According to a TechCrunch article by Carly Page published Saturday, a European data protection oversight authority has slapped Amazon with a $887 million fine over the way it makes use of customer data for targeted advertising purposes. The company’s latest SEC filing disclosed the Luxemborg National Commission for Data Protection’s (CNPD) ruling, condemned the decision, and made clear the e-commerce giant’s intent to appeal.
The penalty results from a 2018 complaint lodged by La Quadrature du Net, a French privacy rights group. The organization purports to “represent the interests of thousands of Europeans to ensure their data isn’t used by Big Tech companies to manipulate their behavior for political or commercial purposes,” TechCrunch said.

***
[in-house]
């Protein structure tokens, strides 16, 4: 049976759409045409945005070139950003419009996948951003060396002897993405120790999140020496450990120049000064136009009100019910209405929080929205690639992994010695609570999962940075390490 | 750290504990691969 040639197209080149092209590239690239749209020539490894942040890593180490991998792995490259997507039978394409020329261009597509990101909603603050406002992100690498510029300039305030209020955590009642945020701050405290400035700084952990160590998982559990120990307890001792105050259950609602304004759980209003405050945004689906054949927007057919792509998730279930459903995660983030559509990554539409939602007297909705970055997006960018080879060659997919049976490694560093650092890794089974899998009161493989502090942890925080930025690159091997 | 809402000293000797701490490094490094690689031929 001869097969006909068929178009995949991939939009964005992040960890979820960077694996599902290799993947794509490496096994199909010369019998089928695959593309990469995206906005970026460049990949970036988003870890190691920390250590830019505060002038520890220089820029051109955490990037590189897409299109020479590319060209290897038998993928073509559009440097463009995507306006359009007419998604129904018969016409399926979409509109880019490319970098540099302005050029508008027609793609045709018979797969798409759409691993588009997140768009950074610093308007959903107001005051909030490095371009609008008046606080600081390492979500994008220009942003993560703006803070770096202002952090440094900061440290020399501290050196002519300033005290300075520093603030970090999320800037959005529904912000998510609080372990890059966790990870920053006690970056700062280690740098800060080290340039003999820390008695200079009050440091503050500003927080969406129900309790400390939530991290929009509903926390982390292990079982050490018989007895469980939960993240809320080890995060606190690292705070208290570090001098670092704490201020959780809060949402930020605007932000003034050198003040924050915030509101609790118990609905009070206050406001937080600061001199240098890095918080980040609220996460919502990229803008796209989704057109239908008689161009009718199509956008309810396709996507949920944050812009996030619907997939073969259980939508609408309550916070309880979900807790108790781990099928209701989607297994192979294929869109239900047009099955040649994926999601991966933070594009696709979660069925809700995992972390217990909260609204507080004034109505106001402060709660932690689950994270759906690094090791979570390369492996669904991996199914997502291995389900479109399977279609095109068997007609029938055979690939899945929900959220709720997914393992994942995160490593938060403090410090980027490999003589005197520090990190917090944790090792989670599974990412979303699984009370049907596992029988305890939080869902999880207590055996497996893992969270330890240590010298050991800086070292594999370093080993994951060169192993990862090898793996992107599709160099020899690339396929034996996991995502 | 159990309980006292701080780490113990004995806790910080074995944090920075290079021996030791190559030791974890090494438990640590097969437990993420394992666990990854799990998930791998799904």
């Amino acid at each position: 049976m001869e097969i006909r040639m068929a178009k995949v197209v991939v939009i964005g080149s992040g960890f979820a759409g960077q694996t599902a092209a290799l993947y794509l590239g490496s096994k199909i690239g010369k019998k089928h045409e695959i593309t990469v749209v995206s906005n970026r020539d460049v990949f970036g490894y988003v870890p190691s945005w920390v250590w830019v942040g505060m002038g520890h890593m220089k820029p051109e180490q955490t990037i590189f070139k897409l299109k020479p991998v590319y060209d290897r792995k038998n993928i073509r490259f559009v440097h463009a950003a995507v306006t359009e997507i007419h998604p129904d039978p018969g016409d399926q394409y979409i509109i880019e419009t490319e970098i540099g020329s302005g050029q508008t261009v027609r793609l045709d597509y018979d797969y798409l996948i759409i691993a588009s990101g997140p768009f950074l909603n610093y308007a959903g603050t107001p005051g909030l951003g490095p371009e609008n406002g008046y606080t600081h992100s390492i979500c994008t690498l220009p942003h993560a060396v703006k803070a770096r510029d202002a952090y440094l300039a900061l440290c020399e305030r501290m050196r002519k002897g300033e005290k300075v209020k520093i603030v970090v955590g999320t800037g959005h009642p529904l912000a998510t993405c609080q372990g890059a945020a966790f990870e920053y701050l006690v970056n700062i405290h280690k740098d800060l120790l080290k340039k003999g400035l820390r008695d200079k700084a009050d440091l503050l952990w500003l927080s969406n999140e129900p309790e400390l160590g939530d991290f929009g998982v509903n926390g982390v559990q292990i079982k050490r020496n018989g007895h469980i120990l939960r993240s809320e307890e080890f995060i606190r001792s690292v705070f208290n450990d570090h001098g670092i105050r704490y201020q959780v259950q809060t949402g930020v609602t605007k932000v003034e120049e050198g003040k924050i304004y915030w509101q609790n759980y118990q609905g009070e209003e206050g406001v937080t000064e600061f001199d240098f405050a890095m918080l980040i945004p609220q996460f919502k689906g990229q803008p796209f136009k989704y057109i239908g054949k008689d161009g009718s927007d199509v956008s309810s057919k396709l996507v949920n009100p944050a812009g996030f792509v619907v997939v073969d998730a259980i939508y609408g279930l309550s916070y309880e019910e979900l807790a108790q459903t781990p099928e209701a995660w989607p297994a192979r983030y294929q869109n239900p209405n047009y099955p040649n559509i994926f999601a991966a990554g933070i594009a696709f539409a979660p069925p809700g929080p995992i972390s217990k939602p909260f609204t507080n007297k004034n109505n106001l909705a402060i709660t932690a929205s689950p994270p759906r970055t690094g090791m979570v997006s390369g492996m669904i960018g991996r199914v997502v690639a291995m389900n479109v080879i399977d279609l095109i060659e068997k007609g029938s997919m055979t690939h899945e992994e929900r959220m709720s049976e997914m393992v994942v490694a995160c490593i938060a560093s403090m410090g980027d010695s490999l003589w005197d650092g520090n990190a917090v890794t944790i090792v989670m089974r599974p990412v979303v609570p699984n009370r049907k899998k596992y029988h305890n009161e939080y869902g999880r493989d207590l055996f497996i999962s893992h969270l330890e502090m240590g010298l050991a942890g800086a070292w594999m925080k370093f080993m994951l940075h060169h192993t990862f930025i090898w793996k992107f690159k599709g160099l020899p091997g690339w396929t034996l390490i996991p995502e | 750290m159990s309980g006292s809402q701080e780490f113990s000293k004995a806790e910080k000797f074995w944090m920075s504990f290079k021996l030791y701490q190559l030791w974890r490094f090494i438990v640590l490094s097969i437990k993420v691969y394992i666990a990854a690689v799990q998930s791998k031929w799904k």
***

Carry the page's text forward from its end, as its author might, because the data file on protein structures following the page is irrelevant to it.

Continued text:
The court filing alleges, on behalf of more than 10,000 Amazon customers, that the platform misuses customers for commercial gain by cherry picking what advertising and information they receive. The CNPD also reportedly ordered Amazon to change its business practices, though the data authority has not publicly committed to this decision, and Amazon has not identified which business practices it seeks revision of.
“Maintaining the security of our customers’ information and their trust are top priorities,” a company spokesperson said in a statement. “There has been no data breach, and no customer data has been exposed to any third party. These facts are undisputed.”
According to TechCrunch, the record fine comes at a time when Amazon is facing scrutiny across Europe. Last November, the European Commission (EC) reportedly leveled formal antitrust charges against the company for abusing its power by competing with third-party sellers who make use of the platform. Simultaneously, the EC investigated Amazon over purported preferential treatment of its own products over partner products.